By Teresa Naval
The National Museum permanently opened its doors to the public for free on July 1st, and here are a few highlights to help plan your next field trip to Taft. (Pro tip: arrive as early as you can, as lines get very long very quickly. Plus, the sun is less murderous at 10:30 am than it is at noon.)
- Jacques Ferrier’s A Vision of the Sensual City
In an interesting juxtaposition of the old and new, The Old Session Hall of the Senate of the Philippines houses models of French architect and city innovator Jacques Ferrier’s projects. Ferrier’s concept of a Sensual City follows his philosophy of sustainable and human-centered urban development. His designs often incorporate environmentally-friendly technology and sprawling green landscapes.
A Vision of the Sensual City runs until August 14th.
- Social and Political Commentary After the 1970s
In a way, all art is political and it’s easy to walk past works displayed in hallways without a second glance, but do yourself a favor and linger outside Gallery XIX to take in arresting pieces that challenge history – particularly martial law and American imperialism. Roy Veneracion’s Pangarap (Pangitain ni Juan) (1982) is a surrealist interpretation of the end of martial law, complete with robots and comic book villain-esque military men, while Pablo Baens Santos’ Congratulations to the Liberal Democrats (1986) is a tongue-in-cheek portrayal of pyrrhic victory.
- Remembering Joya
National Artist Jose T. Joya drew inspiration from abstract expressionism, but developed his own style that incorporated a sense of order rarely present in other works of the movement. The exhibition showcases Joya’s wide range of works, some outside his signature style, including religious art, nudes, and previously unseen pieces from his family’s collection. Personal favorites include the acrylic collage Global Warming (1990) and the pastel-hued Clown (1993).
Remembering Joya runs until August 7th.
- 100 Treasures of Philippine Art
The treasures, from the collection of the Bangko Sentral ng Pilipinas, are housed in galleries curated by theme–colonial portraiture, sacred art, and paintings by Juan Luna and Felix Resurreccion Hidalgo. The last includes character studies during Luna’s studies abroad. He used realism to depict the social order–and the plight of the working class–particularly in Paris, but also in Rome, Venice, and Naples.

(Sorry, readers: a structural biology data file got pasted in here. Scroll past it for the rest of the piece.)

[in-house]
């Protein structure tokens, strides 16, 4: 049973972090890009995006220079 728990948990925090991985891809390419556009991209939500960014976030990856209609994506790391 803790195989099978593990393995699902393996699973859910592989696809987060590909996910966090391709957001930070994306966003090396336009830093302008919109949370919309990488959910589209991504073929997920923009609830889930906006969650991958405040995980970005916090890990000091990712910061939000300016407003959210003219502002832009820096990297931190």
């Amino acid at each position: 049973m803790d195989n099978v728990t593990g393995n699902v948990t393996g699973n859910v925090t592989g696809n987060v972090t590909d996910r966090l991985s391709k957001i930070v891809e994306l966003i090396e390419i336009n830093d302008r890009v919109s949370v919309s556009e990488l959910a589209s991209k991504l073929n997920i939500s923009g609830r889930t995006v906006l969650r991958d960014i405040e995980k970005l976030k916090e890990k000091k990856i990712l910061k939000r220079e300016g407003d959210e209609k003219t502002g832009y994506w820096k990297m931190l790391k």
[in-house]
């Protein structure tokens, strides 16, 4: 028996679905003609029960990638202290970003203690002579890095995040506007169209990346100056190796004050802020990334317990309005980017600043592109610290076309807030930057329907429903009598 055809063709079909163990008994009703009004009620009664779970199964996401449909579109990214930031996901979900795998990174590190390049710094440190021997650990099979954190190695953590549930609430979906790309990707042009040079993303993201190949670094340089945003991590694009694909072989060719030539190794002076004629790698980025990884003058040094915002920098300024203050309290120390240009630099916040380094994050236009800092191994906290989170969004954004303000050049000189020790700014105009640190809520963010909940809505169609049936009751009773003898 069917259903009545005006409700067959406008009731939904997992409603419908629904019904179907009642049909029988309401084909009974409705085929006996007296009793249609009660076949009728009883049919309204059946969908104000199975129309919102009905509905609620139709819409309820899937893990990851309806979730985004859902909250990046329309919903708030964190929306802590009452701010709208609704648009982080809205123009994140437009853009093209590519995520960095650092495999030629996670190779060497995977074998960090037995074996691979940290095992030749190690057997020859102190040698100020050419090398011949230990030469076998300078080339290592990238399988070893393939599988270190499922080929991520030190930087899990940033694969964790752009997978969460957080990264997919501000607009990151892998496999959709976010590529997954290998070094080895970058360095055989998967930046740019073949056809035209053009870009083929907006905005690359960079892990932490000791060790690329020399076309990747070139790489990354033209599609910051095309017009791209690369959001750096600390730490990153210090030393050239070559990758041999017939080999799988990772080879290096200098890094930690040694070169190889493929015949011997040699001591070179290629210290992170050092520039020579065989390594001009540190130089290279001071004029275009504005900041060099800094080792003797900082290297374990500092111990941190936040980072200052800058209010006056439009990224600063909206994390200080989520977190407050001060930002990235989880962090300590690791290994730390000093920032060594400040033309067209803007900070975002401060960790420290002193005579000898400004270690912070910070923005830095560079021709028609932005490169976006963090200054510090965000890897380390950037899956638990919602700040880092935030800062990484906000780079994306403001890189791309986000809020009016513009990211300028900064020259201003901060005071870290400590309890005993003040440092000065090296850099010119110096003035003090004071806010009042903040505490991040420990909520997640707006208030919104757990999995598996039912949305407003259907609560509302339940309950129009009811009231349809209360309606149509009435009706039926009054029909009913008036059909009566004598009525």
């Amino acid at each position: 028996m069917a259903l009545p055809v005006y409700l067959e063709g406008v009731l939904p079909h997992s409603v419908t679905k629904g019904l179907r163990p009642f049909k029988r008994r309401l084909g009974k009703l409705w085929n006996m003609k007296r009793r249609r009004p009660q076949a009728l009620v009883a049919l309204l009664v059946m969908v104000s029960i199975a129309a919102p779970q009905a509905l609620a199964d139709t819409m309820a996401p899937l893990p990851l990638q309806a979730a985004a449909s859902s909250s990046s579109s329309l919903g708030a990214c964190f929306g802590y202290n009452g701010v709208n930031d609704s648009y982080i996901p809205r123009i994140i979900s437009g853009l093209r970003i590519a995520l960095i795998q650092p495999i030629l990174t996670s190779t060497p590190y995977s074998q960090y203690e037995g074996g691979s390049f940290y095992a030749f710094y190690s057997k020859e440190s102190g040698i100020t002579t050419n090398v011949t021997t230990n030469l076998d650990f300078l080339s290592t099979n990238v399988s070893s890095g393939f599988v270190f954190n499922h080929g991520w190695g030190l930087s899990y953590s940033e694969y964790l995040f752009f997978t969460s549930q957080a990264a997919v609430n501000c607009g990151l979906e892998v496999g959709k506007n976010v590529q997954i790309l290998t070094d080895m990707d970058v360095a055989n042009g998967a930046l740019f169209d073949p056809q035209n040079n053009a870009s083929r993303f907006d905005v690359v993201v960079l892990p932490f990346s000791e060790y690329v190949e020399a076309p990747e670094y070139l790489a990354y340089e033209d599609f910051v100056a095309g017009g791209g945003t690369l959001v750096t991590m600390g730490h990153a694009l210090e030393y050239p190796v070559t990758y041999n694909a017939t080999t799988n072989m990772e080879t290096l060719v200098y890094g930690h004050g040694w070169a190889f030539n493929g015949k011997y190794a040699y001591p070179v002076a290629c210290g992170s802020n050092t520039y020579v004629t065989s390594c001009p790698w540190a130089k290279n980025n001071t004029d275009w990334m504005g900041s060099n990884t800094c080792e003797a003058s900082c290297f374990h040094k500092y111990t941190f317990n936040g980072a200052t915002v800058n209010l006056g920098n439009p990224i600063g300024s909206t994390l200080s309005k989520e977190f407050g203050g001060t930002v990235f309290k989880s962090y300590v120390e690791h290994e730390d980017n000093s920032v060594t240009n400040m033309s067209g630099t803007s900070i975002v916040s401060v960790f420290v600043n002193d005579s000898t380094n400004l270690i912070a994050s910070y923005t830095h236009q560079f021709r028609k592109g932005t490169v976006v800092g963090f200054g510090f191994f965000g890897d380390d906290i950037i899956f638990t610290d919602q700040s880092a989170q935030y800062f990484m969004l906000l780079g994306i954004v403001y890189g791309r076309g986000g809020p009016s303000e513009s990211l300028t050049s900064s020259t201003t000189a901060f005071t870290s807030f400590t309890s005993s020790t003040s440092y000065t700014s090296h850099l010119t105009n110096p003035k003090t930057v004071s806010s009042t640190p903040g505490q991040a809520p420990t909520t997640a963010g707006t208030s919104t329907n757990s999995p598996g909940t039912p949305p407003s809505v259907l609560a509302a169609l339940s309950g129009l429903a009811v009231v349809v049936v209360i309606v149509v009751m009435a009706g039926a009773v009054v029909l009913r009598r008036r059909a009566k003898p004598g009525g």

Victorio Edades’ The Sketch (Photo from Wikipedia)
- Philippine Modernist Work
No need to travel to Benguet to get a taste of BenCab’s work. You can view National Artist Benedicto Cabrera’s sketches, as well waxed paper plates that answer “How does Bencab paint?”. Painter-sculptor and fellow National Artist Abdulmari Asia Imao’s bronze Sarimanok is also on display. Currently, there are three galleries dedicated to the “Pillars of Philippine Modernism.” Modernism in the country kicked off thanks Victorio C. Edades, whose revolutionary oil painting The Sketch is part of the museum collection.
Bonus: What’s the painting opposite Juan Luna’s Spoliarium? Felix Resurreccion Hidalgo’s El Asesinato Del Gobernador Bustamente (The Assassination of Governor Bustamante), also known as La Iglesia contra el Estado (The Church Against the State), another compelling commentary on power play and colonial rule. Hidalgo’s 18th century portrayal of a mob of friars violently tearing a governor-general apart was too divisive to be shown during his lifetime.
Free admission extends to the National Museum’s other branches, the National Museum of Anthropology, the National Museum of Natural History, the National Planetarium, and 19 other sites throughout the country.
National Museum photo by JM Francia